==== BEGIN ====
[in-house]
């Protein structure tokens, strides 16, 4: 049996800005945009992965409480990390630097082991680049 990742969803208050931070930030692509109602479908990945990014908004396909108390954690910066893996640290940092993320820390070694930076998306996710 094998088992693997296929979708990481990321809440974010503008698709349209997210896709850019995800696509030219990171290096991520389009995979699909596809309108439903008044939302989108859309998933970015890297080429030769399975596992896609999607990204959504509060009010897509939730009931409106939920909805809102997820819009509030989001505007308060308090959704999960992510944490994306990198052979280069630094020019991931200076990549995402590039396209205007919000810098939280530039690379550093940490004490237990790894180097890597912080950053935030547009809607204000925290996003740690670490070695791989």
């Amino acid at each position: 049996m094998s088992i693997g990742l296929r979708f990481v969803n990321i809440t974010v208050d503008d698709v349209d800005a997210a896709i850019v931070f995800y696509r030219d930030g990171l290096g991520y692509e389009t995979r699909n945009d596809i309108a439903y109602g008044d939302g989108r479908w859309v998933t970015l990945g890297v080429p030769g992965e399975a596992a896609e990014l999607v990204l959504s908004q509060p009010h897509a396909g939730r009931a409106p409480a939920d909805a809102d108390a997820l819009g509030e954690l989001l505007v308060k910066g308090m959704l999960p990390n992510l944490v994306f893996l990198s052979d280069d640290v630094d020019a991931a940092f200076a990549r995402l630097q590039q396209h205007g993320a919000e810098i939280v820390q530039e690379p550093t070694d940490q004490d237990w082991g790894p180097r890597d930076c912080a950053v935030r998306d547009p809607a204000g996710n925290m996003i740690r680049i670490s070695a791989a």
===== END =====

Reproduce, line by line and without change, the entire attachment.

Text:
[in-house]
């Protein structure tokens, strides 16, 4: 049996800005945009992965409480990390630097082991680049 990742969803208050931070930030692509109602479908990945990014908004396909108390954690910066893996640290940092993320820390070694930076998306996710 094998088992693997296929979708990481990321809440974010503008698709349209997210896709850019995800696509030219990171290096991520389009995979699909596809309108439903008044939302989108859309998933970015890297080429030769399975596992896609999607990204959504509060009010897509939730009931409106939920909805809102997820819009509030989001505007308060308090959704999960992510944490994306990198052979280069630094020019991931200076990549995402590039396209205007919000810098939280530039690379550093940490004490237990790894180097890597912080950053935030547009809607204000925290996003740690670490070695791989």
């Amino acid at each position: 049996m094998s088992i693997g990742l296929r979708f990481v969803n990321i809440t974010v208050d503008d698709v349209d800005a997210a896709i850019v931070f995800y696509r030219d930030g990171l290096g991520y692509e389009t995979r699909n945009d596809i309108a439903y109602g008044d939302g989108r479908w859309v998933t970015l990945g890297v080429p030769g992965e399975a596992a896609e990014l999607v990204l959504s908004q509060p009010h897509a396909g939730r009931a409106p409480a939920d909805a809102d108390a997820l819009g509030e954690l989001l505007v308060k910066g308090m959704l999960p990390n992510l944490v994306f893996l990198s052979d280069d640290v630094d020019a991931a940092f200076a990549r995402l630097q590039q396209h205007g993320a919000e810098i939280v820390q530039e690379p550093t070694d940490q004490d237990w082991g790894p180097r890597d930076c912080a950053v935030r998306d547009p809607a204000g996710n925290m996003i740690r680049i670490s070695a791989a």